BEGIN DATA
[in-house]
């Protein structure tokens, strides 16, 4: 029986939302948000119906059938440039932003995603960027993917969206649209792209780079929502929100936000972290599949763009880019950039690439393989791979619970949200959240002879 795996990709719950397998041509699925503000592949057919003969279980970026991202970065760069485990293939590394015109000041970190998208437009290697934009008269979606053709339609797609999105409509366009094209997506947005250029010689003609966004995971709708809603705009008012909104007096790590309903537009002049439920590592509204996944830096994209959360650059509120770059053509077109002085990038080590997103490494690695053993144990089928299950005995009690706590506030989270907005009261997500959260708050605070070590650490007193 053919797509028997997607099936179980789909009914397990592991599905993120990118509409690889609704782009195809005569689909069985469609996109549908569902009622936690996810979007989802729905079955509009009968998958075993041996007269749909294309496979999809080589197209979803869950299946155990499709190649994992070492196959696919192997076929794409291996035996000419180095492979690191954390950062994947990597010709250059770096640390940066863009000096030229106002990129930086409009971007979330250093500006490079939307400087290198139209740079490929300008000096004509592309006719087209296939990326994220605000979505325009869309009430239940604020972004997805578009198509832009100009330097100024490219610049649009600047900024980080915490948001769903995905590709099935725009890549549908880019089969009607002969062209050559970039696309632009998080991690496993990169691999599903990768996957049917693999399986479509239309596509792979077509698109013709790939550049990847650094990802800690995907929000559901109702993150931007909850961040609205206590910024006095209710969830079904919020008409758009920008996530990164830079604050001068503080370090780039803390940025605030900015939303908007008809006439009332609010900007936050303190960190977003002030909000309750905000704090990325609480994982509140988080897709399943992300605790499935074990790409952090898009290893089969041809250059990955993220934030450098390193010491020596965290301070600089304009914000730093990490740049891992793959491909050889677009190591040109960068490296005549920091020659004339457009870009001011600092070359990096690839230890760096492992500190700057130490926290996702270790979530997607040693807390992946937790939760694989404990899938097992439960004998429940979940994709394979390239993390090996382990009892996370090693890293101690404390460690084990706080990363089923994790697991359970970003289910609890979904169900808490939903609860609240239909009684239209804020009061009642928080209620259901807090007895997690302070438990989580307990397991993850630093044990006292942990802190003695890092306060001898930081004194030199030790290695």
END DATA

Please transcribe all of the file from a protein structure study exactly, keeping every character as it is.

[in-house]
């Protein structure tokens, strides 16, 4: 029986939302948000119906059938440039932003995603960027993917969206649209792209780079929502929100936000972290599949763009880019950039690439393989791979619970949200959240002879 795996990709719950397998041509699925503000592949057919003969279980970026991202970065760069485990293939590394015109000041970190998208437009290697934009008269979606053709339609797609999105409509366009094209997506947005250029010689003609966004995971709708809603705009008012909104007096790590309903537009002049439920590592509204996944830096994209959360650059509120770059053509077109002085990038080590997103490494690695053993144990089928299950005995009690706590506030989270907005009261997500959260708050605070070590650490007193 053919797509028997997607099936179980789909009914397990592991599905993120990118509409690889609704782009195809005569689909069985469609996109549908569902009622936690996810979007989802729905079955509009009968998958075993041996007269749909294309496979999809080589197209979803869950299946155990499709190649994992070492196959696919192997076929794409291996035996000419180095492979690191954390950062994947990597010709250059770096640390940066863009000096030229106002990129930086409009971007979330250093500006490079939307400087290198139209740079490929300008000096004509592309006719087209296939990326994220605000979505325009869309009430239940604020972004997805578009198509832009100009330097100024490219610049649009600047900024980080915490948001769903995905590709099935725009890549549908880019089969009607002969062209050559970039696309632009998080991690496993990169691999599903990768996957049917693999399986479509239309596509792979077509698109013709790939550049990847650094990802800690995907929000559901109702993150931007909850961040609205206590910024006095209710969830079904919020008409758009920008996530990164830079604050001068503080370090780039803390940025605030900015939303908007008809006439009332609010900007936050303190960190977003002030909000309750905000704090990325609480994982509140988080897709399943992300605790499935074990790409952090898009290893089969041809250059990955993220934030450098390193010491020596965290301070600089304009914000730093990490740049891992793959491909050889677009190591040109960068490296005549920091020659004339457009870009001011600092070359990096690839230890760096492992500190700057130490926290996702270790979530997607040693807390992946937790939760694989404990899938097992439960004998429940979940994709394979390239993390090996382990009892996370090693890293101690404390460690084990706080990363089923994790697991359970970003289910609890979904169900808490939903609860609240239909009684239209804020009061009642928080209620259901807090007895997690302070438990989580307990397991993850630093044990006292942990802190003695890092306060001898930081004194030199030790290695």